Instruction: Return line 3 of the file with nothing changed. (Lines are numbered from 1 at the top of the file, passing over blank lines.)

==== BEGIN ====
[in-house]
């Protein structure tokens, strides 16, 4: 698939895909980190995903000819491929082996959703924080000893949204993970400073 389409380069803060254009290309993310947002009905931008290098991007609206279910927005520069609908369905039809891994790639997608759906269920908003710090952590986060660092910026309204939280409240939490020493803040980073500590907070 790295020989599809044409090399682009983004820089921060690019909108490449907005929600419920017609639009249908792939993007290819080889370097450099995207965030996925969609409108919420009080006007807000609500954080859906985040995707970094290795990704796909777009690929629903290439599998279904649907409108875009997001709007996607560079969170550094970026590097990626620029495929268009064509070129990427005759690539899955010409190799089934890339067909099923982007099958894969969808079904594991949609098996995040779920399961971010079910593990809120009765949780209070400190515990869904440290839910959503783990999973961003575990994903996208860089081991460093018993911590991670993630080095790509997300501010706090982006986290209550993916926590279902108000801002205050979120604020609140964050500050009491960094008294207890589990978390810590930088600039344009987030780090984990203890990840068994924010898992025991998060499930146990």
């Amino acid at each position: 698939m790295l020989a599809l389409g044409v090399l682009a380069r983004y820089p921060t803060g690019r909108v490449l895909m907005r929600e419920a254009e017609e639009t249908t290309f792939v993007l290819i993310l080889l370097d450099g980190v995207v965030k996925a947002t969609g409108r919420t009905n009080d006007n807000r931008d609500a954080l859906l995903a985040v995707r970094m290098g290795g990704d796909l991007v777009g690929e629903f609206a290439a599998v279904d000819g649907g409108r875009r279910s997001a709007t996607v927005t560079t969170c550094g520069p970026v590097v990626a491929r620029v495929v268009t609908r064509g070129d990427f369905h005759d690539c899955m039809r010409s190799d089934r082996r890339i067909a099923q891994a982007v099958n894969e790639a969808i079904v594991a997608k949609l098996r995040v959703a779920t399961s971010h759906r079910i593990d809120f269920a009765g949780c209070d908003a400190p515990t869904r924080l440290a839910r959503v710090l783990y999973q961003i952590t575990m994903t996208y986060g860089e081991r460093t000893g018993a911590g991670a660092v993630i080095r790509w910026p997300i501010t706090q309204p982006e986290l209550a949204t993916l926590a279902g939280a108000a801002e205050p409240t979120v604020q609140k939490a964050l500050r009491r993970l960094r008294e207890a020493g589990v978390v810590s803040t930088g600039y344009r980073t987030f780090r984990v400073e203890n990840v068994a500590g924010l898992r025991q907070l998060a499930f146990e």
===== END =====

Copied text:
């Amino acid at each position: 698939m790295l020989a599809l389409g044409v090399l682009a380069r983004y820089p921060t803060g690019r909108v490449l895909m907005r929600e419920a254009e017609e639009t249908t290309f792939v993007l290819i993310l080889l370097d450099g980190v995207v965030k996925a947002t969609g409108r919420t009905n009080d006007n807000r931008d609500a954080l859906l995903a985040v995707r970094m290098g290795g990704d796909l991007v777009g690929e629903f609206a290439a599998v279904d000819g649907g409108r875009r279910s997001a709007t996607v927005t560079t969170c550094g520069p970026v590097v990626a491929r620029v495929v268009t609908r064509g070129d990427f369905h005759d690539c899955m039809r010409s190799d089934r082996r890339i067909a099923q891994a982007v099958n894969e790639a969808i079904v594991a997608k949609l098996r995040v959703a779920t399961s971010h759906r079910i593990d809120f269920a009765g949780c209070d908003a400190p515990t869904r924080l440290a839910r959503v710090l783990y999973q961003i952590t575990m994903t996208y986060g860089e081991r460093t000893g018993a911590g991670a660092v993630i080095r790509w910026p997300i501010t706090q309204p982006e986290l209550a949204t993916l926590a279902g939280a108000a801002e205050p409240t979120v604020q609140k939490a964050l500050r009491r993970l960094r008294e207890a020493g589990v978390v810590s803040t930088g600039y344009r980073t987030f780090r984990v400073e203890n990840v068994a500590g924010l898992r025991q907070l998060a499930f146990e």